On a warm autumn day in October 2017, I gazed from the window of the plane as islands of the Cyclades drifted far below, their peaks wreathed in cloud.
I was excited, filled with anticipation, for this was my first trip to Greece. More than that, this was the fulfilment of a dream – to spend time in Crete to immerse myself in the ambience of the land, the remnants of the Minoan Empire, and the wonderful Cretan myths. As an author and retired psychotherapist, I’m fascinated by the capacity of archetypal stories to influence modern lives, and much of my writing is infused with this concept.
There are places in this world where the frontiers of reality and myth overlap; I sought evidence of this liminality in Crete, and I was not disappointed.
Once established in the charming boutique hotel just a short stroll from the harbour, I wandered down to the promenade to watch the sunset. Lights twinkled on picturesque fishing boats, and a roseate sky cast purple shadows on the Venetian fort at the end of the causeway.
Everywhere I saw fragments of the past - crumbling ruins thrusting long fingers through the dusty earth,
… and, later, I wrote of the pervasive influence of the past, in Children of the Gods:
“Away from the noise and bustle, the roar of traffic, the voices of tourists and locals, he could feel the ancient, brooding presence beneath the shabby beauty of the island. He felt it in the bones of the mountains, in the black silhouette of Strouboulas, its pyramidal shape etched against a saffron sky.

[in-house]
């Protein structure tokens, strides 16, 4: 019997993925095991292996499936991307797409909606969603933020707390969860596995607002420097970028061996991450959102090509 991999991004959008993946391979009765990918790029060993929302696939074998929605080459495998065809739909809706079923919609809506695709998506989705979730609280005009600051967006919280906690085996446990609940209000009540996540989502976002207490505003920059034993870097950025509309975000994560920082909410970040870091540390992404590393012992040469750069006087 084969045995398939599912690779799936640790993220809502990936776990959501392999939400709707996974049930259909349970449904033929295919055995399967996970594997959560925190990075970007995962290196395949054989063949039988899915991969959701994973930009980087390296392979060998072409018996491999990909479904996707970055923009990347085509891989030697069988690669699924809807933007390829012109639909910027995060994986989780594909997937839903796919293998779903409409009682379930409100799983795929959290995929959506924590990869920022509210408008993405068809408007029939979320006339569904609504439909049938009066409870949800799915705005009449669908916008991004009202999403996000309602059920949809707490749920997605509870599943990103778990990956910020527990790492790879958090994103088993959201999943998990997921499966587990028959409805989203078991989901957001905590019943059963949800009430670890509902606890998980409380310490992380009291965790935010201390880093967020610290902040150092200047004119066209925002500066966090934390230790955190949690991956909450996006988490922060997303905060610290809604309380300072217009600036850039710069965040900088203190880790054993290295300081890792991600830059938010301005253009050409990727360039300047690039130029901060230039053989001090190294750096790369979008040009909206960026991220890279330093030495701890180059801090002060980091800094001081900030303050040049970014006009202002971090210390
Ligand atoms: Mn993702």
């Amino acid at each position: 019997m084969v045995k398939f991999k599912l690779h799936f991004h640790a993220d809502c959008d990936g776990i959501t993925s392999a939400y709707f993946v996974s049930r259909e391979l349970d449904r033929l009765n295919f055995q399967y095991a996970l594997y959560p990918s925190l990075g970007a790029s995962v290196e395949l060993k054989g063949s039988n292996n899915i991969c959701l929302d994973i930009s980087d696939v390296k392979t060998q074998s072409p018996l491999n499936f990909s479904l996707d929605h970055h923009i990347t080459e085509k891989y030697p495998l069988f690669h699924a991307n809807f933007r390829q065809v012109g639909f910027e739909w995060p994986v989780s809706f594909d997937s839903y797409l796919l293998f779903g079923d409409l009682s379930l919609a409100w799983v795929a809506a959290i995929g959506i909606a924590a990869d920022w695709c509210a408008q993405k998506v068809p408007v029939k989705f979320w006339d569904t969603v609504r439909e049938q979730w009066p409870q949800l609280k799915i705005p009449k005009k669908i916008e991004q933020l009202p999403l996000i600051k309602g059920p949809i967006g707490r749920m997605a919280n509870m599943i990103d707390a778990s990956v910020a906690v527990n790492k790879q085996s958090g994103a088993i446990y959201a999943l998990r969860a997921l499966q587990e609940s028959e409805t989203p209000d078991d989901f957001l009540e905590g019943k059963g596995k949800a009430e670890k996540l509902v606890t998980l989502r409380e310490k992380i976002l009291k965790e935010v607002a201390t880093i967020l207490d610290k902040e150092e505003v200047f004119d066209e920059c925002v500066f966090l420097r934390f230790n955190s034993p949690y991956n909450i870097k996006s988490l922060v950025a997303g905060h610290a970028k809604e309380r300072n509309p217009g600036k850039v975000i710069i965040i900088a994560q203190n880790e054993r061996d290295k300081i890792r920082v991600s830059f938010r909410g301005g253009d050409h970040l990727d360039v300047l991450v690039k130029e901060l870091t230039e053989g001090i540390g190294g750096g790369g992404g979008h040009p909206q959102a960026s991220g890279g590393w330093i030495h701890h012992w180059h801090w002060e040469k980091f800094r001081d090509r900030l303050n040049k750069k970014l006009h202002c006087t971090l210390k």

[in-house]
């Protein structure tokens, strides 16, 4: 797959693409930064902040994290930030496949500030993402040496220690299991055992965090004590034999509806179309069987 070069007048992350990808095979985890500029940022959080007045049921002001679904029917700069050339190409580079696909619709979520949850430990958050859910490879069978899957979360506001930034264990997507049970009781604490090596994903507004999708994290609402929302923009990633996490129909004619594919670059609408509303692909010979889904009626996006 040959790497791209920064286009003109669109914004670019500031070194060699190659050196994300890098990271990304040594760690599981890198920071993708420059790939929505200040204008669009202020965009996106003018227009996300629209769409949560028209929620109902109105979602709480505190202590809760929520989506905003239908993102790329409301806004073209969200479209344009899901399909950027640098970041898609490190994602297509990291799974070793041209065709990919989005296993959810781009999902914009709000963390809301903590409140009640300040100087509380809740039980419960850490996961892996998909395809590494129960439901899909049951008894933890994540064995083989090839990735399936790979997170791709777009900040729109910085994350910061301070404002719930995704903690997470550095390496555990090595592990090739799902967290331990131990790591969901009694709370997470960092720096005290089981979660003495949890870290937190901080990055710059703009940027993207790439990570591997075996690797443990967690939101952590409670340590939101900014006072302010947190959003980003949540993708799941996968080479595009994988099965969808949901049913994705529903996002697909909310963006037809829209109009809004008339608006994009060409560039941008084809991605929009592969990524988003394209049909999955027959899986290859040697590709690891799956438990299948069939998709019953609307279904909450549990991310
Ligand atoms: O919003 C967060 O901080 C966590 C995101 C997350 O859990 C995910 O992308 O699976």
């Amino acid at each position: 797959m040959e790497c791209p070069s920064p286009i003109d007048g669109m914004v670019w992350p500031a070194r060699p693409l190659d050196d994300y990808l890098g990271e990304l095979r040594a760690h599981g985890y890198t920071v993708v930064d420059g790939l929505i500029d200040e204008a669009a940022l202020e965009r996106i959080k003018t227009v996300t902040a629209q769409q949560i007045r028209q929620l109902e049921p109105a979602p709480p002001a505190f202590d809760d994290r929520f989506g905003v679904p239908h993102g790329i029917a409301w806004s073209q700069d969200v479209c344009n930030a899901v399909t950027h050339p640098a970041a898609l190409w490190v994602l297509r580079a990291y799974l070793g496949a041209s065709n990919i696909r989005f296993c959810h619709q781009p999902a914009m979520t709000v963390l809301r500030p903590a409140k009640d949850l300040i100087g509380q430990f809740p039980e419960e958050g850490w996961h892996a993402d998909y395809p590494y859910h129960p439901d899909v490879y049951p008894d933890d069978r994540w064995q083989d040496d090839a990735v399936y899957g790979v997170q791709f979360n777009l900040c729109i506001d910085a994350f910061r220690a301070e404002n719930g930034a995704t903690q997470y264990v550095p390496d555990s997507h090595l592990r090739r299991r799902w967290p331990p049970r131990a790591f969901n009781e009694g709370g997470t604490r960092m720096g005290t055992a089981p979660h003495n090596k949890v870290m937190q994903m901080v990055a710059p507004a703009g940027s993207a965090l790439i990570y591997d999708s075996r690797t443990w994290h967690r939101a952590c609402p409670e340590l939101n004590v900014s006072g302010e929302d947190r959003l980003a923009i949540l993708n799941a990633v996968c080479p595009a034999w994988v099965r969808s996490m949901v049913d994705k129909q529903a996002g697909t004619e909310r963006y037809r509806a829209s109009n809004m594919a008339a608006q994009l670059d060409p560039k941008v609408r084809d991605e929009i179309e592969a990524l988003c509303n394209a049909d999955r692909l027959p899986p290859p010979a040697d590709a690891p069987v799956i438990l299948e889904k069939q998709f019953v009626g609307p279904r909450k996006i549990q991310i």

A church bell tolled, and he turned his head. Christianity covered the land, and yet, despite the chapels and shrines on every hillside, atop every mountain, the ancient world was clearly discernible through the veil. Never more than a spade’s depth below the arid topsoil, every excavation brought to light another fragment of the past.
The old gods turn restlessly in their sleep.”
Suitably primed by the ambience of the island, I arranged a visit to Knossos, the purported location of the Minotaur’s labyrinth. The origins of Knossos are lost, and its connection with the Minoans fiercely debated, but it’s known to be the largest Bronze Age archaeological site on Crete and has been called Europe's oldest city.
Regardless of the facts, Knossos possesses a powerful atmosphere. The very stones speak of antiquity, and one can imagine the blast of conches and the tramp of marching feet along the Corridor of Procession.
I spent hours wandering the avenues and inspecting the restorations ...
... before returning to Heraklion and the Knossos Museum … and there I found the art treasures of that ancient culture.
I was captivated by the sophistication of their art and their obsession with bovine imagery, including their predilection for Bull Leaping, a sport enjoyed by young people of both sexes.
Words cannot do justice to the experience of viewing artefacts from this fascinating era, in which mythos insinuates itself into the little factual knowledge we have of the people who once inhabited this ancient place. How did they live? What was the tenor of their everyday lives? Were they as peace-loving as generally believed, or a warlike people more recently described by current scholarship?
I hope to return. I long to spend more time on this timeless island – to explore Phaistos and Malia and enrich my understanding of the Bronze Age people who created the very first complex urban civilization in Europe.